When in doubt, wear denim. A wardrobe classic, be it jeans, or jackets, or skirts or shirts, its a textile that keeps on giving.

Whether your preference is a wide-leg or high-waisted, black or mid-wash, denim clothing is arguably the most versatile wardrobe hero. Spanning decades and generations, everyone has at least one denim piece in their closet.

What is denim?
Denim is a fabric made from durable cotton or cotton-blend twill textile. It is an ever-popular choice for clothing projects, typically used to make jeans, jackets and overalls.

How is denim made?
To create the denim fabric, cotton fibres are harvested and spun into yarn. Horizontal weft threads pass under two or more vertical warp threads, forming the diagonal ribbing that distinguishes it from canvas or cotton duck. While mainly thought of as blue, denim can be made into any colour.
Despite becoming synonymous with American style, the fabric originated far from America. The earliest use of denim refers to a material commonly used in military uniforms in France in the 1850s. Named after its place of origin, Serge de Nimes, the fabric later evolved to ‘de nim’. Although, the denim fabric then was not the cotton denim we know today but a blend of silk and wool. Today’s all-cotton denim was first created in England and later perfected in American mills.

History of denim
Denim is most recognisable for the classic jeans we’ve come to know and love. Indigo-dyed denim with pockets and sturdy riveting, suitable for workwear, denim jeans were patented in 1873 by Jacob Davis, a tailor and owner of a wholesale fabric house now known as Levi's.
Jeans have been worn by cowboys, workmen and people from all walks of life. They were associated with rebellious, anti-establishment youth in the 1950s before rock’n’roll stars helped cement their cool. Hippies and anti-war protestors of the 1960s and 70s wore them to show support for the working class, while feminists and women’s lib organisers chose blue jeans as a way to demonstrate gender equity. Denim has long been a symbol of counterculture.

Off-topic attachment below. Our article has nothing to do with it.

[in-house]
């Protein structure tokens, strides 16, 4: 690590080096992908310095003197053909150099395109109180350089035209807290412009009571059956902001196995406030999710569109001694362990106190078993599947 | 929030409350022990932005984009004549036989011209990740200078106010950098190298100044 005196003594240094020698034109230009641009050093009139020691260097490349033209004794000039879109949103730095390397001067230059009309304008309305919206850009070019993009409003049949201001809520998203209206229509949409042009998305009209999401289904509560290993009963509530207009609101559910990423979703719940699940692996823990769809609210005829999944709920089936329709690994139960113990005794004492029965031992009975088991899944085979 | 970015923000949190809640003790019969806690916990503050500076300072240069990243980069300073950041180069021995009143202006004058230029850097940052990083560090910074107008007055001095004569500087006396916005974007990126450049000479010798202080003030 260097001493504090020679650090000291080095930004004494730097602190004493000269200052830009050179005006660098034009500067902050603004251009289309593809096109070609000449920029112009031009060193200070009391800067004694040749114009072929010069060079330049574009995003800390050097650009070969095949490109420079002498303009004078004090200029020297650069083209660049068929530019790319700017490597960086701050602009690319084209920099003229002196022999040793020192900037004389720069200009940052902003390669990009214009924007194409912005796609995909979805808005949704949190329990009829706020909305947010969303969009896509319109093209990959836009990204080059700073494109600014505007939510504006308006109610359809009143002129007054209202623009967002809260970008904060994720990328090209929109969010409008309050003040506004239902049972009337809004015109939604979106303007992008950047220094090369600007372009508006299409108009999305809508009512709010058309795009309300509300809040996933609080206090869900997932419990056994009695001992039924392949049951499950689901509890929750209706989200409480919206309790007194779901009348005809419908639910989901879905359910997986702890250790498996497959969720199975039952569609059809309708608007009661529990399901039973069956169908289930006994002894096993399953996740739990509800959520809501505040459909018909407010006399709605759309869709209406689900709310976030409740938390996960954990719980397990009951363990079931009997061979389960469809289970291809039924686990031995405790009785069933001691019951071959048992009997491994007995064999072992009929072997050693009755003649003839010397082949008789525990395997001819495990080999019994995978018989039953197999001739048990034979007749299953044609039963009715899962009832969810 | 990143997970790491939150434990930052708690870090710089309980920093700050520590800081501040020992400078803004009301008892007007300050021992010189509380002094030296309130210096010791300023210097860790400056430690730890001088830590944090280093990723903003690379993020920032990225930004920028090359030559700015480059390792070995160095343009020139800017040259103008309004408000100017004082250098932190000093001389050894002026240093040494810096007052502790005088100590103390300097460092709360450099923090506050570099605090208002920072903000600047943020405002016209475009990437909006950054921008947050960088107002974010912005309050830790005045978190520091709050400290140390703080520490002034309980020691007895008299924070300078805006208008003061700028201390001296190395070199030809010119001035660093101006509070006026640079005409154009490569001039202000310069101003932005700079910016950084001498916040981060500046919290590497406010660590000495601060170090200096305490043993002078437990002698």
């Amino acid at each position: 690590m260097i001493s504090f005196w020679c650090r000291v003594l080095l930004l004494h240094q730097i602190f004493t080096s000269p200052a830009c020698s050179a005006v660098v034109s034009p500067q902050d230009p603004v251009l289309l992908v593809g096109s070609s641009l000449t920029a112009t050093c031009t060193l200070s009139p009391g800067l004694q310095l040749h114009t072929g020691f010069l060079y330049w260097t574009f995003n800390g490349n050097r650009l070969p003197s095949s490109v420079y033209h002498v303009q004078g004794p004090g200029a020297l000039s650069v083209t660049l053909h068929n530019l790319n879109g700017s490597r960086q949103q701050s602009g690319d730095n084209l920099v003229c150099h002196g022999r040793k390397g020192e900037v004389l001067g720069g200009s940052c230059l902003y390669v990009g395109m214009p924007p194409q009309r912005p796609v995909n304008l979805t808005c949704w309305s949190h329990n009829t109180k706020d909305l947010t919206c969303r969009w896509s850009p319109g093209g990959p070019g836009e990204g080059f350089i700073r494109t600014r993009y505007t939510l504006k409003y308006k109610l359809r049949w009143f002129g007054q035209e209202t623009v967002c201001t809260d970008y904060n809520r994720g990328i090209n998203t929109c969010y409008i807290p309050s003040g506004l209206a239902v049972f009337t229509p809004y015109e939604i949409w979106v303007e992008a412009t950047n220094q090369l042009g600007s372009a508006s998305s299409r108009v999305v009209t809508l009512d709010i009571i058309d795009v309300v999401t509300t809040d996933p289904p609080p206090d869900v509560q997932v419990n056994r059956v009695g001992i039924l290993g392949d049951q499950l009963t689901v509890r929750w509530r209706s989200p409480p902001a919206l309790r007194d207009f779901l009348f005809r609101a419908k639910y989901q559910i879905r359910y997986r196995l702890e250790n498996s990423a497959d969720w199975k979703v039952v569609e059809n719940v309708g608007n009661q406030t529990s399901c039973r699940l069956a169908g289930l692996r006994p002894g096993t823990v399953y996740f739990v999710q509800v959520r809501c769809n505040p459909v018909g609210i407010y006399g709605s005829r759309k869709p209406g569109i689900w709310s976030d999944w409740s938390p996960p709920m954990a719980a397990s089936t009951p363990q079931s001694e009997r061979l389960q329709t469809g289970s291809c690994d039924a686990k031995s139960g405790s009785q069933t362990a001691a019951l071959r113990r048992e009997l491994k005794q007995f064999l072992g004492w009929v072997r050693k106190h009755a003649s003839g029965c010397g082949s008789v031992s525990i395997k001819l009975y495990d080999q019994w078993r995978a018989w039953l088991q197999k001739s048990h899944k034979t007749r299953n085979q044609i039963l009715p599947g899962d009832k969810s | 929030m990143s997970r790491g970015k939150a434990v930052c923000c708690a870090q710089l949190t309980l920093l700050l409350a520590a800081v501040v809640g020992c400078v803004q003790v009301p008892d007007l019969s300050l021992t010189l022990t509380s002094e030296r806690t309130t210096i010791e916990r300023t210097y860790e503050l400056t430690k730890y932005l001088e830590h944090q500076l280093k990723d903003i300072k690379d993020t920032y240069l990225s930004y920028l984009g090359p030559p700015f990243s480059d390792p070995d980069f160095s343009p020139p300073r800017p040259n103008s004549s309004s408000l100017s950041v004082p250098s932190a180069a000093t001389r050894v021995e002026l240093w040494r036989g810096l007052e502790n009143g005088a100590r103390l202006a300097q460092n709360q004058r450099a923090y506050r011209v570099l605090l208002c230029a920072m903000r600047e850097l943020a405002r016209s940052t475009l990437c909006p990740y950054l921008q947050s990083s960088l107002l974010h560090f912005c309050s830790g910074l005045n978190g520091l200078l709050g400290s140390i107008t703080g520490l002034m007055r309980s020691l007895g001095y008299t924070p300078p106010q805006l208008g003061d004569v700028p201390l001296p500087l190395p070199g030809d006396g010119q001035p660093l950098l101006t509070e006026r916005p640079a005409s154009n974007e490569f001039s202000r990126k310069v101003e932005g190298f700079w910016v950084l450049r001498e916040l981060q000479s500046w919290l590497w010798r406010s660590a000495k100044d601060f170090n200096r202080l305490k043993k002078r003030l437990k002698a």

Now, the workhorse in our wardrobes, denim jeans, were first shown on the runway in 1976 by Calvin Klein.

Denim and the environment
Our love for jeans is universal, but denim has gained a bad reputation when it comes to its eco-footprint. It takes 10,000 litres of water to make a new pair of jeans – this is the same amount of water that one person drinks in 13 years. And if that wasn't an eye-opening statistic, just think that there are more pairs of jeans in the world than there are people. Taking unwanted denim and making it new again seems like a necessary task, albeit not an easy one.

Can denim be recycled?
In a bid to curb denim's environmental impact, many brands have sought sustainable alternatives. Made from cotton fibre, denim can be broken down to its natural form and recycled into something new.
The forward-thinking brand, E.L.V DENIM, transforms pre-loved jeans from discarded to must-haves. Offering jeans a new lease of life, renowned stylist Anna Foster established the brand to create a completely sustainable concept – from sourcing to production – that supports local businesses while delivering everything we look for in a great denim piece.